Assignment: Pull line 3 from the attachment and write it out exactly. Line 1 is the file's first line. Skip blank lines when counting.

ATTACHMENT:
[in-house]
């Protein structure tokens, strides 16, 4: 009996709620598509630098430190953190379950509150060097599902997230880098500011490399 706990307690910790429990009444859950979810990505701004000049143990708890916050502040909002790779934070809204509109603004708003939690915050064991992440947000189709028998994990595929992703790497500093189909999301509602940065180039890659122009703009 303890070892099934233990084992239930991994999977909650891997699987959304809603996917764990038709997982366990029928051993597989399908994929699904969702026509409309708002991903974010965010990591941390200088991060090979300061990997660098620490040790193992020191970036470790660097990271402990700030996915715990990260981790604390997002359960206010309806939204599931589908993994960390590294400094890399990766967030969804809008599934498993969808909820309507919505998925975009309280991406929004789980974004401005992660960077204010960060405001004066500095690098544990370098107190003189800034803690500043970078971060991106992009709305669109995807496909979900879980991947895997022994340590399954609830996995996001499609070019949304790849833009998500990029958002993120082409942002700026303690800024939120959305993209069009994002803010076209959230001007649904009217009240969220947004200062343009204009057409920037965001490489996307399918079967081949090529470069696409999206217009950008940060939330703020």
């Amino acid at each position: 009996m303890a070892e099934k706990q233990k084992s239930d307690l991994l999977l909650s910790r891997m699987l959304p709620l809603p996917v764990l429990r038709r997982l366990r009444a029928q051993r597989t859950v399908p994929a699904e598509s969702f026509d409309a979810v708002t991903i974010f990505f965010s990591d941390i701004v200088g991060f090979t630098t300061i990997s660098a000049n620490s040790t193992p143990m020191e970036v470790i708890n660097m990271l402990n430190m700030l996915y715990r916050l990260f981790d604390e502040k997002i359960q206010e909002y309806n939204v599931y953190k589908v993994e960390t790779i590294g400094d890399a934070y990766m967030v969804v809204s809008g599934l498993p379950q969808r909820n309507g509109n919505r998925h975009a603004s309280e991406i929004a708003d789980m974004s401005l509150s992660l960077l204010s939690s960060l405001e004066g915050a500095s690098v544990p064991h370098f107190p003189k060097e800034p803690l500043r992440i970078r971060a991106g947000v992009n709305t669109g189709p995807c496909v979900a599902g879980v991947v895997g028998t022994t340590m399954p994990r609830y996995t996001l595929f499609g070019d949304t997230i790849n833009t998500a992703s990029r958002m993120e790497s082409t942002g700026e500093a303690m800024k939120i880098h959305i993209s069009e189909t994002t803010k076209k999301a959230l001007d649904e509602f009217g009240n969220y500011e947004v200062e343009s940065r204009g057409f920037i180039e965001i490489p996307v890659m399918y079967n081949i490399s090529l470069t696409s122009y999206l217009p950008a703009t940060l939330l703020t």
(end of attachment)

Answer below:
């Amino acid at each position: 009996m303890a070892e099934k706990q233990k084992s239930d307690l991994l999977l909650s910790r891997m699987l959304p709620l809603p996917v764990l429990r038709r997982l366990r009444a029928q051993r597989t859950v399908p994929a699904e598509s969702f026509d409309a979810v708002t991903i974010f990505f965010s990591d941390i701004v200088g991060f090979t630098t300061i990997s660098a000049n620490s040790t193992p143990m020191e970036v470790i708890n660097m990271l402990n430190m700030l996915y715990r916050l990260f981790d604390e502040k997002i359960q206010e909002y309806n939204v599931y953190k589908v993994e960390t790779i590294g400094d890399a934070y990766m967030v969804v809204s809008g599934l498993p379950q969808r909820n309507g509109n919505r998925h975009a603004s309280e991406i929004a708003d789980m974004s401005l509150s992660l960077l204010s939690s960060l405001e004066g915050a500095s690098v544990p064991h370098f107190p003189k060097e800034p803690l500043r992440i970078r971060a991106g947000v992009n709305t669109g189709p995807c496909v979900a599902g879980v991947v895997g028998t022994t340590m399954p994990r609830y996995t996001l595929f499609g070019d949304t997230i790849n833009t998500a992703s990029r958002m993120e790497s082409t942002g700026e500093a303690m800024k939120i880098h959305i993209s069009e189909t994002t803010k076209k999301a959230l001007d649904e509602f009217g009240n969220y500011e947004v200062e343009s940065r204009g057409f920037i180039e965001i490489p996307v890659m399918y079967n081949i490399s090529l470069t696409s122009y999206l217009p950008a703009t940060l939330l703020t």